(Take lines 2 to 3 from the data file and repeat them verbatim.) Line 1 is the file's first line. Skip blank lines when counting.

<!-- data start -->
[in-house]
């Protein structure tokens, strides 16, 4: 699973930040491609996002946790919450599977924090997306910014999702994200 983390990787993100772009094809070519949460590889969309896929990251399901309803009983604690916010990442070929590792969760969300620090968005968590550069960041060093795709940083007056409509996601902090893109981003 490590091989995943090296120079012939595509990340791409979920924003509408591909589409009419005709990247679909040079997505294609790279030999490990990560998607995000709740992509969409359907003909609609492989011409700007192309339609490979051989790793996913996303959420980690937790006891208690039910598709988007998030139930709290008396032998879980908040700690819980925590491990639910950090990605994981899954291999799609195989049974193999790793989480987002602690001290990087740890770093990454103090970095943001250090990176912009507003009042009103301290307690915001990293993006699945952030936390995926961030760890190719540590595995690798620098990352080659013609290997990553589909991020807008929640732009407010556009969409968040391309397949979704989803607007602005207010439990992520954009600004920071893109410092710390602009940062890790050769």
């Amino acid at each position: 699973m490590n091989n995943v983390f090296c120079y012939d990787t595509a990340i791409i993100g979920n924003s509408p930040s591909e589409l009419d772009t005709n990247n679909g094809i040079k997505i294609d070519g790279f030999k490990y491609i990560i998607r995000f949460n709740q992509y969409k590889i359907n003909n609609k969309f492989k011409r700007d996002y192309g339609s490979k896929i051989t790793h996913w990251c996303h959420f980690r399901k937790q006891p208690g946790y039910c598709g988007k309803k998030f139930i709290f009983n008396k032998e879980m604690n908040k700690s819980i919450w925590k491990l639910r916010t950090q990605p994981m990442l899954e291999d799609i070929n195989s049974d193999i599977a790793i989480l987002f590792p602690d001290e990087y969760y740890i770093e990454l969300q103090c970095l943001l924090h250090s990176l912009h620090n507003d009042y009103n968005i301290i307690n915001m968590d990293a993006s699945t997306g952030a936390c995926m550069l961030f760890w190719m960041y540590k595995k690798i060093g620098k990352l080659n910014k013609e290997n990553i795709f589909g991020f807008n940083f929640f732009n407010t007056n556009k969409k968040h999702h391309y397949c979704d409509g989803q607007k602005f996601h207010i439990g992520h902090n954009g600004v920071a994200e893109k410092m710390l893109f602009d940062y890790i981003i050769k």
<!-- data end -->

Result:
């Protein structure tokens, strides 16, 4: 699973930040491609996002946790919450599977924090997306910014999702994200 983390990787993100772009094809070519949460590889969309896929990251399901309803009983604690916010990442070929590792969760969300620090968005968590550069960041060093795709940083007056409509996601902090893109981003 490590091989995943090296120079012939595509990340791409979920924003509408591909589409009419005709990247679909040079997505294609790279030999490990990560998607995000709740992509969409359907003909609609492989011409700007192309339609490979051989790793996913996303959420980690937790006891208690039910598709988007998030139930709290008396032998879980908040700690819980925590491990639910950090990605994981899954291999799609195989049974193999790793989480987002602690001290990087740890770093990454103090970095943001250090990176912009507003009042009103301290307690915001990293993006699945952030936390995926961030760890190719540590595995690798620098990352080659013609290997990553589909991020807008929640732009407010556009969409968040391309397949979704989803607007602005207010439990992520954009600004920071893109410092710390602009940062890790050769």
């Amino acid at each position: 699973m490590n091989n995943v983390f090296c120079y012939d990787t595509a990340i791409i993100g979920n924003s509408p930040s591909e589409l009419d772009t005709n990247n679909g094809i040079k997505i294609d070519g790279f030999k490990y491609i990560i998607r995000f949460n709740q992509y969409k590889i359907n003909n609609k969309f492989k011409r700007d996002y192309g339609s490979k896929i051989t790793h996913w990251c996303h959420f980690r399901k937790q006891p208690g946790y039910c598709g988007k309803k998030f139930i709290f009983n008396k032998e879980m604690n908040k700690s819980i919450w925590k491990l639910r916010t950090q990605p994981m990442l899954e291999d799609i070929n195989s049974d193999i599977a790793i989480l987002f590792p602690d001290e990087y969760y740890i770093e990454l969300q103090c970095l943001l924090h250090s990176l912009h620090n507003d009042y009103n968005i301290i307690n915001m968590d990293a993006s699945t997306g952030a936390c995926m550069l961030f760890w190719m960041y540590k595995k690798i060093g620098k990352l080659n910014k013609e290997n990553i795709f589909g991020f807008n940083f929640f732009n407010t007056n556009k969409k968040h999702h391309y397949c979704d409509g989803q607007k602005f996601h207010i439990g992520h902090n954009g600004v920071a994200e893109k410092m710390l893109f602009d940062y890790i981003i050769k």